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Drawing the Global Colour Line

by Henry Reynolds, Marilyn Lake

In 1900 W. E. B. DuBois prophesied that the colour line would be the key problem of the twentieth-century and he later identified one of its key dynamics: the new religion of whiteness that was sweeping the world. Whereas most historians have confined their studies of race-relations to a national framework, this book studies the transnational circulation of people and ideas, racial knowledge and technologies that under-pinned the construction of self-styled white men’s countries from South Africa, to North America and Australasia. Marilyn Lake and Henry Reynolds show how in the late nineteenth century and early twentieth century these countries worked in solidarity to exclude those they defined as not-white, actions that provoked a long international struggle for racial equality. Their findings make clear the centrality of struggles around mobility and sovereignty to modern formulations of both race and human rights.



About Henry Reynolds

Henry Reynolds is the author of fourteen books, including An Indelible Stain?, The Other Side of the Frontier, Black Pioneers, Fate of a Free People, This Whispering in Our Hearts and the award-winning Why Weren't We Told? Born in Hobart, Tasmania, in 1938, Henry taught in secondary schools in Australia and England after receiving a Master of Arts from the University of Tasmania, and for many years was on the teaching staff in the history department of James Cook University in Townsville. He is currently Research Professor at the University of Tasmania and is the recipient of an Australian Research Council Senior Research Fellowship.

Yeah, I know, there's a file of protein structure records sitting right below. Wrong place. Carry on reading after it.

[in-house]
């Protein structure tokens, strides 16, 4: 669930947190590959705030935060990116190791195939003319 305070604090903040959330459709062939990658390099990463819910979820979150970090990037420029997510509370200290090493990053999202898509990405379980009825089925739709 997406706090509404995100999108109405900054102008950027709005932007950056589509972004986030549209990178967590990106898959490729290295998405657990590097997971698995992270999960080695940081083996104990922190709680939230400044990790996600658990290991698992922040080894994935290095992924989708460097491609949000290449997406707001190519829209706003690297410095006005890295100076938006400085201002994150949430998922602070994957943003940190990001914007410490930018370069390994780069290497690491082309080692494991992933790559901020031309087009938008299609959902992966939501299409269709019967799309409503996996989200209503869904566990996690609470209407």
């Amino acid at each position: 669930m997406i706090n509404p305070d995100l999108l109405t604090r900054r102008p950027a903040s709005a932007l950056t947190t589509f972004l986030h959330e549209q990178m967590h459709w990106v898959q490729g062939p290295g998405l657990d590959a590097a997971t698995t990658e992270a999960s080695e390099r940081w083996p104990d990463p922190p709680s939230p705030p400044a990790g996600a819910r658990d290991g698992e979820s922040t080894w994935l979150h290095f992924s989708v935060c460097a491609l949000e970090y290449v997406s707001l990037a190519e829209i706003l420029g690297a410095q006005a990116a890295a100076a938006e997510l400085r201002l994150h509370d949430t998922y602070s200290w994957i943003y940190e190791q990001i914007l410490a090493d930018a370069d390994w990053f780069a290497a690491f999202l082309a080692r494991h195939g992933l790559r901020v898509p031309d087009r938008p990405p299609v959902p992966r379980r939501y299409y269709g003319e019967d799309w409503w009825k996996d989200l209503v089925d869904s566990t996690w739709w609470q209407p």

About Marilyn Lake

Marilyn Lake is Professor in History and ARC Professorial Research Fellow at the University of Melbourne. Her first book, based on her MA thesis, was A Divided Society: Tasmania during World War I (1975). It was followed by The Limits of Hope: Soldier Settlement in Victoria 1915–38 (1987). Her current research focuses on the international history of Australian democracy.



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